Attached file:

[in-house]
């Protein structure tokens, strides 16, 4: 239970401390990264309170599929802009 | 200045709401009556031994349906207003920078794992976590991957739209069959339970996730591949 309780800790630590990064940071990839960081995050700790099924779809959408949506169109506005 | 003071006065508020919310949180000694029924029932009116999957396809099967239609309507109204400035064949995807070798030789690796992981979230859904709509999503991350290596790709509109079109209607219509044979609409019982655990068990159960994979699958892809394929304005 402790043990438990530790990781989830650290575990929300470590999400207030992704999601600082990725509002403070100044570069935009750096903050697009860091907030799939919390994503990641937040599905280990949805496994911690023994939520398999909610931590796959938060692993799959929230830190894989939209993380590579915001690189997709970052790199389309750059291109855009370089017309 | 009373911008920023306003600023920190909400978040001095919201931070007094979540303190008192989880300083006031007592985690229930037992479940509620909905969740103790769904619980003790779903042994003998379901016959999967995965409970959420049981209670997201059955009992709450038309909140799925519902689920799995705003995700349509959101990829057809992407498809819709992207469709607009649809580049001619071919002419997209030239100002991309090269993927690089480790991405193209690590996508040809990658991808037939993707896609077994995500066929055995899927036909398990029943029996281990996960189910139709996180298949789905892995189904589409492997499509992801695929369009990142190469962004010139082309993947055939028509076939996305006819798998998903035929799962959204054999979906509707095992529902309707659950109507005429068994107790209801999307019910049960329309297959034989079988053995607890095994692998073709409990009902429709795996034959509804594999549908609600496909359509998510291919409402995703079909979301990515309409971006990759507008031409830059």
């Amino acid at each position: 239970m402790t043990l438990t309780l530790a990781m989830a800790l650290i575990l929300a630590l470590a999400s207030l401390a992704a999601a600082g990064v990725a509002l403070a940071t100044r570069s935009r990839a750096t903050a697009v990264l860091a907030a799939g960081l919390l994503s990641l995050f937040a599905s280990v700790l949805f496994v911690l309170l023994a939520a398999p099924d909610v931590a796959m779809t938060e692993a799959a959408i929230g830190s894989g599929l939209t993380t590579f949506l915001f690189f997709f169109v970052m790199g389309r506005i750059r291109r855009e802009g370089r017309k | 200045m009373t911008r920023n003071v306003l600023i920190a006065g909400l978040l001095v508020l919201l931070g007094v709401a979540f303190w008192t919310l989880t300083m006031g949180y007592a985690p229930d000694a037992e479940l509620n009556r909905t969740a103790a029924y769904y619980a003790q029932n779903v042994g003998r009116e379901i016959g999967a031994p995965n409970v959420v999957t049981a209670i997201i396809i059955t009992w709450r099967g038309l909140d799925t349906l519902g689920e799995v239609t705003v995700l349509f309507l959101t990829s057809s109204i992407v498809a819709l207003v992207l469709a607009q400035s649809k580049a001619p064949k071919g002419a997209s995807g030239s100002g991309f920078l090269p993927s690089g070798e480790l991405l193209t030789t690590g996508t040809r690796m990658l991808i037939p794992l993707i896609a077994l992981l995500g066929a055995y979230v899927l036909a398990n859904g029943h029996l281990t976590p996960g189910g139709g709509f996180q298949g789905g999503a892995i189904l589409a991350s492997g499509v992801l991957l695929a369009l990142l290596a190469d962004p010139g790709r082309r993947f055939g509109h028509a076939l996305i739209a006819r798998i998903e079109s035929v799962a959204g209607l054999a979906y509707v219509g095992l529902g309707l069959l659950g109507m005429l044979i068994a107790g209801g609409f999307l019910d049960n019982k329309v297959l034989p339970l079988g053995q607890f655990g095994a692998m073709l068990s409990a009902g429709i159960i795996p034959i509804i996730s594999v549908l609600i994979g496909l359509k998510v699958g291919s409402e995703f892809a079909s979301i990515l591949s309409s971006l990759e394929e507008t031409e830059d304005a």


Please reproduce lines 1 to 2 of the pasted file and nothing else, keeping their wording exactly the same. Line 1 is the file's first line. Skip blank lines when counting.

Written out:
[in-house]
């Protein structure tokens, strides 16, 4: 239970401390990264309170599929802009 | 200045709401009556031994349906207003920078794992976590991957739209069959339970996730591949 309780800790630590990064940071990839960081995050700790099924779809959408949506169109506005 | 003071006065508020919310949180000694029924029932009116999957396809099967239609309507109204400035064949995807070798030789690796992981979230859904709509999503991350290596790709509109079109209607219509044979609409019982655990068990159960994979699958892809394929304005 402790043990438990530790990781989830650290575990929300470590999400207030992704999601600082990725509002403070100044570069935009750096903050697009860091907030799939919390994503990641937040599905280990949805496994911690023994939520398999909610931590796959938060692993799959929230830190894989939209993380590579915001690189997709970052790199389309750059291109855009370089017309 | 009373911008920023306003600023920190909400978040001095919201931070007094979540303190008192989880300083006031007592985690229930037992479940509620909905969740103790769904619980003790779903042994003998379901016959999967995965409970959420049981209670997201059955009992709450038309909140799925519902689920799995705003995700349509959101990829057809992407498809819709992207469709607009649809580049001619071919002419997209030239100002991309090269993927690089480790991405193209690590996508040809990658991808037939993707896609077994995500066929055995899927036909398990029943029996281990996960189910139709996180298949789905892995189904589409492997499509992801695929369009990142190469962004010139082309993947055939028509076939996305006819798998998903035929799962959204054999979906509707095992529902309707659950109507005429068994107790209801999307019910049960329309297959034989079988053995607890095994692998073709409990009902429709795996034959509804594999549908609600496909359509998510291919409402995703079909979301990515309409971006990759507008031409830059």